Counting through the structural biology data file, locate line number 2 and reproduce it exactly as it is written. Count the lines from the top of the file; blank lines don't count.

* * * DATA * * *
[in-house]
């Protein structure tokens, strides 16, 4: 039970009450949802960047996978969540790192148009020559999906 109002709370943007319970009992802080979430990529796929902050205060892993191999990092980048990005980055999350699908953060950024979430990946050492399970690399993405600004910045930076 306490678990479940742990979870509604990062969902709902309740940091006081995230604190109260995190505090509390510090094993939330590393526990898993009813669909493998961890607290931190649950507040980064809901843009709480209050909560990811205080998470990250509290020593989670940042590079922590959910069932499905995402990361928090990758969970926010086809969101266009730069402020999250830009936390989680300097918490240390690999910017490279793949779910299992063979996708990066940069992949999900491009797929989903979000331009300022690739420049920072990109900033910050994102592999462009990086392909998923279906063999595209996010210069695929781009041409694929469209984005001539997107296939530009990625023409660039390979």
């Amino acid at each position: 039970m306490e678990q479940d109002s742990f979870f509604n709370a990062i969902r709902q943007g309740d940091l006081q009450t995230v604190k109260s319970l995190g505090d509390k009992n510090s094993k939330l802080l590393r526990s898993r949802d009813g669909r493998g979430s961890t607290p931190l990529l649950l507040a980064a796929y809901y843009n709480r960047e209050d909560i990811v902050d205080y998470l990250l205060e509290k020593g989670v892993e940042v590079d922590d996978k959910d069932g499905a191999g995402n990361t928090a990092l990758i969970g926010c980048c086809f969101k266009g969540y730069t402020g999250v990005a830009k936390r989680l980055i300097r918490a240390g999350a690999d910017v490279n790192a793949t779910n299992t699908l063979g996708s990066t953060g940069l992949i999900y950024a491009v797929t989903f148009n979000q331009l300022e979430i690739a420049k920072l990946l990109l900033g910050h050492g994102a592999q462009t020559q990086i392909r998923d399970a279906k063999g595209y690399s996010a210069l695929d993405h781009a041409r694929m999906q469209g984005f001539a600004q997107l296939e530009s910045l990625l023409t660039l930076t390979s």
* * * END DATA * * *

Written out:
């Protein structure tokens, strides 16, 4: 039970009450949802960047996978969540790192148009020559999906 109002709370943007319970009992802080979430990529796929902050205060892993191999990092980048990005980055999350699908953060950024979430990946050492399970690399993405600004910045930076 306490678990479940742990979870509604990062969902709902309740940091006081995230604190109260995190505090509390510090094993939330590393526990898993009813669909493998961890607290931190649950507040980064809901843009709480209050909560990811205080998470990250509290020593989670940042590079922590959910069932499905995402990361928090990758969970926010086809969101266009730069402020999250830009936390989680300097918490240390690999910017490279793949779910299992063979996708990066940069992949999900491009797929989903979000331009300022690739420049920072990109900033910050994102592999462009990086392909998923279906063999595209996010210069695929781009041409694929469209984005001539997107296939530009990625023409660039390979």